Make the hoagie with everything but the meat and cheese, or substitute with vegan cheeses and meats. Peanut butter and jelly or banana is always a crowd pleaser. Then there is the all-time favorite of the tomato sandwich with mayo. Grilled cheeses are allowed even for vegans using Daiya or some other nondairy cheese.
These are just a few examples of the quick and easy meals you can make to get you started down the road to becoming a vegan with a few meals thrown in for those allowing themselves some days as ovo-lacto vegetarians. I had to go ovo-lacto vegetarian my first year. Now I will only allow some cheese on a couple of meals per week, but my ultimate goal is to be as close to a full vegan as possible.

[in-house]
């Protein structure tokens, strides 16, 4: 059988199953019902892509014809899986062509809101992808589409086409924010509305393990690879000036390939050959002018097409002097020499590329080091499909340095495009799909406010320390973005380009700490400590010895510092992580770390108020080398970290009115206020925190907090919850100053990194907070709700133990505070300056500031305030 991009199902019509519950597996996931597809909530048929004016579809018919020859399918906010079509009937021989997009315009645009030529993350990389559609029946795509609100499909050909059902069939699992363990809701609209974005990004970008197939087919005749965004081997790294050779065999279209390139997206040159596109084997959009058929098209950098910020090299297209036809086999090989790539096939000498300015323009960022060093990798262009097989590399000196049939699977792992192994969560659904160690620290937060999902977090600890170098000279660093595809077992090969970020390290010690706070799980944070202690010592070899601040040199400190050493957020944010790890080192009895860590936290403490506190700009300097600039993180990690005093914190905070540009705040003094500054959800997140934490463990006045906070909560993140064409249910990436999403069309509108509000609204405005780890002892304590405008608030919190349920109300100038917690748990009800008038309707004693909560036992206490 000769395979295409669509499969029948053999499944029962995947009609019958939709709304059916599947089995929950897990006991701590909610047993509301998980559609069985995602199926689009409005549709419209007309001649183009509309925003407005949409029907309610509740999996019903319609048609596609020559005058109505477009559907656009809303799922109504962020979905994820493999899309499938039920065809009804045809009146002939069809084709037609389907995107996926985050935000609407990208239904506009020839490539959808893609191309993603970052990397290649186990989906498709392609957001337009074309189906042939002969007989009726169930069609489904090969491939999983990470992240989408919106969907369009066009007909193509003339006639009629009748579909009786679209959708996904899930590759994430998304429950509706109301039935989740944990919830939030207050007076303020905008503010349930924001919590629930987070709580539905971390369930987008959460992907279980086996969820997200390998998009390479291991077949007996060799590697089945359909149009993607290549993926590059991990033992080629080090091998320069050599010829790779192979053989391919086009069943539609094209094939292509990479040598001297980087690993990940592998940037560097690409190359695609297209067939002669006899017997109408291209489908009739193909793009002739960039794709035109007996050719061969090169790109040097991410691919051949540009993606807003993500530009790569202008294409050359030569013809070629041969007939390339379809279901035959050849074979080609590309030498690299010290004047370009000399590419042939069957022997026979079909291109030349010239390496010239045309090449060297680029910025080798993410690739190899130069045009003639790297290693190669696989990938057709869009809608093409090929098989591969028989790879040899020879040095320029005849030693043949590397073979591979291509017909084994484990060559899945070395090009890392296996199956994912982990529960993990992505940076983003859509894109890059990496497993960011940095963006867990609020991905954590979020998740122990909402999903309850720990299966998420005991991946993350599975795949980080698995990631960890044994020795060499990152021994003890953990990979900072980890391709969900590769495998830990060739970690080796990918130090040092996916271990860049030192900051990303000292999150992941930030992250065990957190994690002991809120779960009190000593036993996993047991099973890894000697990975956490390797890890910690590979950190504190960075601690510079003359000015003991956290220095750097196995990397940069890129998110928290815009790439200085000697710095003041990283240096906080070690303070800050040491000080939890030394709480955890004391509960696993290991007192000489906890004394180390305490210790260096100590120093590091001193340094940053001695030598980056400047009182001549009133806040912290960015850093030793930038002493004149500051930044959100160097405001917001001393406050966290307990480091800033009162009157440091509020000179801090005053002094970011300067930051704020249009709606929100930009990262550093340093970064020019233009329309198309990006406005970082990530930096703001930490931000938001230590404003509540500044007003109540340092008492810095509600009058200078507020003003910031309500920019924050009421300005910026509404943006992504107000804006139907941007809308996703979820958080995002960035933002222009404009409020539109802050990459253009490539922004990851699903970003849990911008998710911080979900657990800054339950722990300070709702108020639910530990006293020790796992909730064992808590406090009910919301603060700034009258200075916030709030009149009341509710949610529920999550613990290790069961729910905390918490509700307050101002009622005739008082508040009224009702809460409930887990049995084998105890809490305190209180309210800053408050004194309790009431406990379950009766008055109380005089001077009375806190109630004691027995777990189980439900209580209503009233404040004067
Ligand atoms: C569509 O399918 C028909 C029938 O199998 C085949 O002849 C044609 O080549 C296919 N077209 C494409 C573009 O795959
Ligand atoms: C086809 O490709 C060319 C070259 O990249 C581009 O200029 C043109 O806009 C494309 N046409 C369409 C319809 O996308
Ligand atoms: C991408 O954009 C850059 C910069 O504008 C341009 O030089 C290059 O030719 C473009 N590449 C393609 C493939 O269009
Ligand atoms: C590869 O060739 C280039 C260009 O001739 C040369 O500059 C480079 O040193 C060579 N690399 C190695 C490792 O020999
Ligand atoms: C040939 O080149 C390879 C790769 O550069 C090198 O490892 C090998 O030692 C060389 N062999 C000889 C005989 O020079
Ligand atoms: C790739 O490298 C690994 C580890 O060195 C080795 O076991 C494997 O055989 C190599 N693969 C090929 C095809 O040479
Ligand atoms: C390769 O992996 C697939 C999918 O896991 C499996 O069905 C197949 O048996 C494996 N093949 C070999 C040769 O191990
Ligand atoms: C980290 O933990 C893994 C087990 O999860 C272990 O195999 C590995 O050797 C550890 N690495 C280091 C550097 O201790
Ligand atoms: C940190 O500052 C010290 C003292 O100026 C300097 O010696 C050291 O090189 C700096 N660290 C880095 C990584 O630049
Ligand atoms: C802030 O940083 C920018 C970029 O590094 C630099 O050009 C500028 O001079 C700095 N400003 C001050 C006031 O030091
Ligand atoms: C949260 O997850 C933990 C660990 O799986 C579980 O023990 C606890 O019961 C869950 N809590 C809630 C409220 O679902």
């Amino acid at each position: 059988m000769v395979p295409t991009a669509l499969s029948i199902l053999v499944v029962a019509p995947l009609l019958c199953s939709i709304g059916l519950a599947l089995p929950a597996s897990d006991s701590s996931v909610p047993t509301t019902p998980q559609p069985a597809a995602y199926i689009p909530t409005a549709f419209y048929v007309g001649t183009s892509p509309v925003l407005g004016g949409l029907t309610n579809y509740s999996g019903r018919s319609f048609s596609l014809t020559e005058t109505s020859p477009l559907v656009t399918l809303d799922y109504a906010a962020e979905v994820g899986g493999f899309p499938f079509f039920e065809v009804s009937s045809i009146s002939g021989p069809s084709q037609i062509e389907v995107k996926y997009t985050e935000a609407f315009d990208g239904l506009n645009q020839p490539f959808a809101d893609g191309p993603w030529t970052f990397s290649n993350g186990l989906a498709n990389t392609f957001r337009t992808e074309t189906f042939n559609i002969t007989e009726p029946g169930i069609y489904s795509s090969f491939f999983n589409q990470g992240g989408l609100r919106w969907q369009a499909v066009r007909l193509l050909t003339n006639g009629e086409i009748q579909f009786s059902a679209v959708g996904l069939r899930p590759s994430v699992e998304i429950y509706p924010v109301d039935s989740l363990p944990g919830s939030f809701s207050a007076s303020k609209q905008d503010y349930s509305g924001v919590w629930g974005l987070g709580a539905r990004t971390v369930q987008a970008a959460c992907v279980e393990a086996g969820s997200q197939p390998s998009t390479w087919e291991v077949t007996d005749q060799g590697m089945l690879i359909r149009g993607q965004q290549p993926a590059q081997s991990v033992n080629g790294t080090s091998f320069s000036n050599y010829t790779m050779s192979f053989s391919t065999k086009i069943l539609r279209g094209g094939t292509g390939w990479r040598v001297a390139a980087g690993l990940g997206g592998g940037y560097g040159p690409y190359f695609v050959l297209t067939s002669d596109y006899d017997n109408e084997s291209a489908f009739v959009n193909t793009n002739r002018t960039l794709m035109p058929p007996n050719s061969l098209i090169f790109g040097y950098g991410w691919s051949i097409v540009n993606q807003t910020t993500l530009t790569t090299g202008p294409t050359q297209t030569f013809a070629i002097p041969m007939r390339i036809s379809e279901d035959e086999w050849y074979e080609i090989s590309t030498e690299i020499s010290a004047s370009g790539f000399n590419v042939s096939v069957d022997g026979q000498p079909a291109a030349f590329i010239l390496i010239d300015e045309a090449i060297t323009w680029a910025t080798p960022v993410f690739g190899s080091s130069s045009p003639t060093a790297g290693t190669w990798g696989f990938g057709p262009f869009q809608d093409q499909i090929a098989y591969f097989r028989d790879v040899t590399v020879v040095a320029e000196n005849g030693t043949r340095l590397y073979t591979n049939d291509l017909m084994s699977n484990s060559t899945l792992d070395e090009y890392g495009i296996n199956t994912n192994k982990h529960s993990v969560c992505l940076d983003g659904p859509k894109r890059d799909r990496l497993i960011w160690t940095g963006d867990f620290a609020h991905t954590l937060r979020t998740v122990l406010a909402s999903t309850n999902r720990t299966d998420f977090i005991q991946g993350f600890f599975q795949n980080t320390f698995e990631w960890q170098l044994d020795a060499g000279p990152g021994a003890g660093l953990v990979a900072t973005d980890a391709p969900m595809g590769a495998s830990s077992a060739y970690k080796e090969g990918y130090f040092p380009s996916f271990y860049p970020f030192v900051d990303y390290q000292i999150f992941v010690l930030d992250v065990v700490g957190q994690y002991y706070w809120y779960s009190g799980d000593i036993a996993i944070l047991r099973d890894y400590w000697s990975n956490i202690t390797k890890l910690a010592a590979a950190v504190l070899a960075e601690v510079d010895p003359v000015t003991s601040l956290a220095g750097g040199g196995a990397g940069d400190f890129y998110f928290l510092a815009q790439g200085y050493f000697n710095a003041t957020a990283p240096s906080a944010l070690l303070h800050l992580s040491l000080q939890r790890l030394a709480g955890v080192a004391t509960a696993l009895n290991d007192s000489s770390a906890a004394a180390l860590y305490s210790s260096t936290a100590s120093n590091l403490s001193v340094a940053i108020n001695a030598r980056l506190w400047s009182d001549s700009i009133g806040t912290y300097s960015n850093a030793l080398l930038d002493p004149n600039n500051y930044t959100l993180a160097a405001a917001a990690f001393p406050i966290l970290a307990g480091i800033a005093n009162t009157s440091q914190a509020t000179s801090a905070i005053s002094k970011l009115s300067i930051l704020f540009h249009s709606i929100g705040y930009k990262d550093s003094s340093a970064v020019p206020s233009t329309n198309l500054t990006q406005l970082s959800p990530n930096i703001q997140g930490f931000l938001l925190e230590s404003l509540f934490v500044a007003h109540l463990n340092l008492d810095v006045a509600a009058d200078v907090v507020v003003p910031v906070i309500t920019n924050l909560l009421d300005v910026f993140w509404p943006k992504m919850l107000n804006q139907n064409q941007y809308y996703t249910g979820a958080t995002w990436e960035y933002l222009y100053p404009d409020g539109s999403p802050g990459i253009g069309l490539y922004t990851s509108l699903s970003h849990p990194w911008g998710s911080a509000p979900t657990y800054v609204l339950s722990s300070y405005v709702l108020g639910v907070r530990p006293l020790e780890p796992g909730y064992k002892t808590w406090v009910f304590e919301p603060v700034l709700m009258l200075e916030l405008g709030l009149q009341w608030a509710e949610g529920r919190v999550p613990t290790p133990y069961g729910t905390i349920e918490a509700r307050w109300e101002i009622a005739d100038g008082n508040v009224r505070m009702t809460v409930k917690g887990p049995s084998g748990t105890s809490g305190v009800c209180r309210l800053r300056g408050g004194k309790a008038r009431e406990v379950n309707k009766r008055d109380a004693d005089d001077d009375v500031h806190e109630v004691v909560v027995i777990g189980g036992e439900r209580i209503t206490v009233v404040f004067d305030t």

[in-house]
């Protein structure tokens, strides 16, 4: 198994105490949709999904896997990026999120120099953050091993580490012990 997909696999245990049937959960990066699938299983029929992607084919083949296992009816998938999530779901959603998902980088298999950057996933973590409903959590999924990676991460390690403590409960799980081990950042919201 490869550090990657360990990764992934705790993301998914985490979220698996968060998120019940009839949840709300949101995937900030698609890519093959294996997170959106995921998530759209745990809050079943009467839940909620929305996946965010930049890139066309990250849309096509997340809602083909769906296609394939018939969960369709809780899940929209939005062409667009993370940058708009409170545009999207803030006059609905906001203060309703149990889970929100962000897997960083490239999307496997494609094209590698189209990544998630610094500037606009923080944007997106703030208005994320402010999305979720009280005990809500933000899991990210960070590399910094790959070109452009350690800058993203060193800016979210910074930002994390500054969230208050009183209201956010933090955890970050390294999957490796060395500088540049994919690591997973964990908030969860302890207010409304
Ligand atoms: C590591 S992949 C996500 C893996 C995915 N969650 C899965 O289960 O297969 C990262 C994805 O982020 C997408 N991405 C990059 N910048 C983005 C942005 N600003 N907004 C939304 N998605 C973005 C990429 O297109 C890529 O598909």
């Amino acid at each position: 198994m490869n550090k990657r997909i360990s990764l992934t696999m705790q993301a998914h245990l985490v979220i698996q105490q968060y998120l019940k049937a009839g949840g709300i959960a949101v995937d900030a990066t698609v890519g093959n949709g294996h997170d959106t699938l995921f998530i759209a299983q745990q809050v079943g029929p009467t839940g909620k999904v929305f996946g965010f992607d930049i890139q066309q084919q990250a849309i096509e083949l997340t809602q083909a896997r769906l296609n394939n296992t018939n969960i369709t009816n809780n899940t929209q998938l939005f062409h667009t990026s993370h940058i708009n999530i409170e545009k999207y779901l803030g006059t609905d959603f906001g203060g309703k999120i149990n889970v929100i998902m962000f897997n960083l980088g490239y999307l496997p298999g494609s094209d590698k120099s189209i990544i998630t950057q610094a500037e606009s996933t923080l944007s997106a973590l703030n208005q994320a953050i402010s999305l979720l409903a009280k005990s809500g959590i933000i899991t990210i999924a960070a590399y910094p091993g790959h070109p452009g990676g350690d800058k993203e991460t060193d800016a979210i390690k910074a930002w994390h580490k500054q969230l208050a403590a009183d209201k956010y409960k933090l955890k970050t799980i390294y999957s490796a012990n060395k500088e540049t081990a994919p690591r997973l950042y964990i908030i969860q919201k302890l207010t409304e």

Please share, like, and subscribe! Let me know the easy or favorite staple meals you used to help you transition over to a plant-based lifestyle!
Go here to learn more about intermittent fasting, another strategy I use for weight loss:
To understand how to get a good ratio of raw to cooked calories, check this out:
To learn what I feel I must eat every day to make sure I get enough nutrients and to simplify my diet, read this.
Copyright Tracey Porter Nelson January 17, 2017